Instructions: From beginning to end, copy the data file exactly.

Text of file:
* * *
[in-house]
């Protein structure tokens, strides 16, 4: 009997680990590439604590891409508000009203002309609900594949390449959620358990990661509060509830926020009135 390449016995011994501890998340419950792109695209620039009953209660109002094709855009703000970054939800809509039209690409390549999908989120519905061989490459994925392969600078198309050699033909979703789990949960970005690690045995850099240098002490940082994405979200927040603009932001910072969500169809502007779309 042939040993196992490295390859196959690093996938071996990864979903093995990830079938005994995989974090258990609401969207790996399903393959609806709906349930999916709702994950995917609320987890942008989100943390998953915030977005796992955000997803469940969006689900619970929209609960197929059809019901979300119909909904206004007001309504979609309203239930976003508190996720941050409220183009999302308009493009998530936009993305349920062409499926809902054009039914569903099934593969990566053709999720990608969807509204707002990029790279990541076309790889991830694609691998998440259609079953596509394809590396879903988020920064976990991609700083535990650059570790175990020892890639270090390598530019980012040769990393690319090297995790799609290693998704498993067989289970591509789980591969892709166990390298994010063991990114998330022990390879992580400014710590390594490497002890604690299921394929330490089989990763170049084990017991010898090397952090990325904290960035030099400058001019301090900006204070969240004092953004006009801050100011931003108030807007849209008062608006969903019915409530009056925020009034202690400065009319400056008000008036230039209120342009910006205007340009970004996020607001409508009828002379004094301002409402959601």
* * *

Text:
[in-house]
């Protein structure tokens, strides 16, 4: 009997680990590439604590891409508000009203002309609900594949390449959620358990990661509060509830926020009135 390449016995011994501890998340419950792109695209620039009953209660109002094709855009703000970054939800809509039209690409390549999908989120519905061989490459994925392969600078198309050699033909979703789990949960970005690690045995850099240098002490940082994405979200927040603009932001910072969500169809502007779309 042939040993196992490295390859196959690093996938071996990864979903093995990830079938005994995989974090258990609401969207790996399903393959609806709906349930999916709702994950995917609320987890942008989100943390998953915030977005796992955000997803469940969006689900619970929209609960197929059809019901979300119909909904206004007001309504979609309203239930976003508190996720941050409220183009999302308009493009998530936009993305349920062409499926809902054009039914569903099934593969990566053709999720990608969807509204707002990029790279990541076309790889991830694609691998998440259609079953596509394809590396879903988020920064976990991609700083535990650059570790175990020892890639270090390598530019980012040769990393690319090297995790799609290693998704498993067989289970591509789980591969892709166990390298994010063991990114998330022990390879992580400014710590390594490497002890604690299921394929330490089989990763170049084990017991010898090397952090990325904290960035030099400058001019301090900006204070969240004092953004006009801050100011931003108030807007849209008062608006969903019915409530009056925020009034202690400065009319400056008000008036230039209120342009910006205007340009970004996020607001409508009828002379004094301002409402959601």